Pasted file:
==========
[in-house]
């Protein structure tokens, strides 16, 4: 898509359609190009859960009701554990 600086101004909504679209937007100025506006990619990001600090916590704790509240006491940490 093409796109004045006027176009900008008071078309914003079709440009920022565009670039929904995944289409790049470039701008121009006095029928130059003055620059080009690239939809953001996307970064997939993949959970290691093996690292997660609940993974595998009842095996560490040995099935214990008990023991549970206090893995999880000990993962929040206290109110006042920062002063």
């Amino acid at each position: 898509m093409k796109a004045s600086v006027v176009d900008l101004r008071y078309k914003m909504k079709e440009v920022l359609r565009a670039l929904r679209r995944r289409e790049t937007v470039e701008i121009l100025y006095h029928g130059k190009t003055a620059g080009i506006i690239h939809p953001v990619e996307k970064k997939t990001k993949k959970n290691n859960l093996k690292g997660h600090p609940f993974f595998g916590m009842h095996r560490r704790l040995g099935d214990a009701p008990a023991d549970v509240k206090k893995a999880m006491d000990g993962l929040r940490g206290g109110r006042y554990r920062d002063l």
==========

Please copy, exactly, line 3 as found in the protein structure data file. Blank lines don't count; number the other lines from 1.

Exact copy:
């Amino acid at each position: 898509m093409k796109a004045s600086v006027v176009d900008l101004r008071y078309k914003m909504k079709e440009v920022l359609r565009a670039l929904r679209r995944r289409e790049t937007v470039e701008i121009l100025y006095h029928g130059k190009t003055a620059g080009i506006i690239h939809p953001v990619e996307k970064k997939t990001k993949k959970n290691n859960l093996k690292g997660h600090p609940f993974f595998g916590m009842h095996r560490r704790l040995g099935d214990a009701p008990a023991d549970v509240k206090k893995a999880m006491d000990g993962l929040r940490g206290g109110r006042y554990r920062d002063l």